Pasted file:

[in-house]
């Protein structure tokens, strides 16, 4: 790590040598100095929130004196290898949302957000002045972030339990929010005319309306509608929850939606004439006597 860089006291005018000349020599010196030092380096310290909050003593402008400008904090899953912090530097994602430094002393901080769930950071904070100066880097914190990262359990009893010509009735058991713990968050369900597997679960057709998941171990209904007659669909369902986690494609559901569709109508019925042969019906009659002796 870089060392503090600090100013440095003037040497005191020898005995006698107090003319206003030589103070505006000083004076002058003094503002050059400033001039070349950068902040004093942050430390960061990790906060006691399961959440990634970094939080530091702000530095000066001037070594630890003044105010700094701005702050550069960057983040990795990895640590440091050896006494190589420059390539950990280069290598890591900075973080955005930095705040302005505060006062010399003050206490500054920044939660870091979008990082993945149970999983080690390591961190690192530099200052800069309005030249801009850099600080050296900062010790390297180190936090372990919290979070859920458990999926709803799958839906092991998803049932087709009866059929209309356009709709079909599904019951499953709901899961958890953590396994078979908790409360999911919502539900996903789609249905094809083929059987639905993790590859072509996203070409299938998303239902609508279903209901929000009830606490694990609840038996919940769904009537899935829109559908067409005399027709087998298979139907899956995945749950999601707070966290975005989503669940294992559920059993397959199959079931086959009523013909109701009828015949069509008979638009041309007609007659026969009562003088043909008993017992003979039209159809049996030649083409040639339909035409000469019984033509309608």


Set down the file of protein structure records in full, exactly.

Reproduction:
[in-house]
């Protein structure tokens, strides 16, 4: 790590040598100095929130004196290898949302957000002045972030339990929010005319309306509608929850939606004439006597 860089006291005018000349020599010196030092380096310290909050003593402008400008904090899953912090530097994602430094002393901080769930950071904070100066880097914190990262359990009893010509009735058991713990968050369900597997679960057709998941171990209904007659669909369902986690494609559901569709109508019925042969019906009659002796 870089060392503090600090100013440095003037040497005191020898005995006698107090003319206003030589103070505006000083004076002058003094503002050059400033001039070349950068902040004093942050430390960061990790906060006691399961959440990634970094939080530091702000530095000066001037070594630890003044105010700094701005702050550069960057983040990795990895640590440091050896006494190589420059390539950990280069290598890591900075973080955005930095705040302005505060006062010399003050206490500054920044939660870091979008990082993945149970999983080690390591961190690192530099200052800069309005030249801009850099600080050296900062010790390297180190936090372990919290979070859920458990999926709803799958839906092991998803049932087709009866059929209309356009709709079909599904019951499953709901899961958890953590396994078979908790409360999911919502539900996903789609249905094809083929059987639905993790590859072509996203070409299938998303239902609508279903209901929000009830606490694990609840038996919940769904009537899935829109559908067409005399027709087998298979139907899956995945749950999601707070966290975005989503669940294992559920059993397959199959079931086959009523013909109701009828015949069509008979638009041309007609007659026969009562003088043909008993017992003979039209159809049996030649083409040639339909035409000469019984033509309608």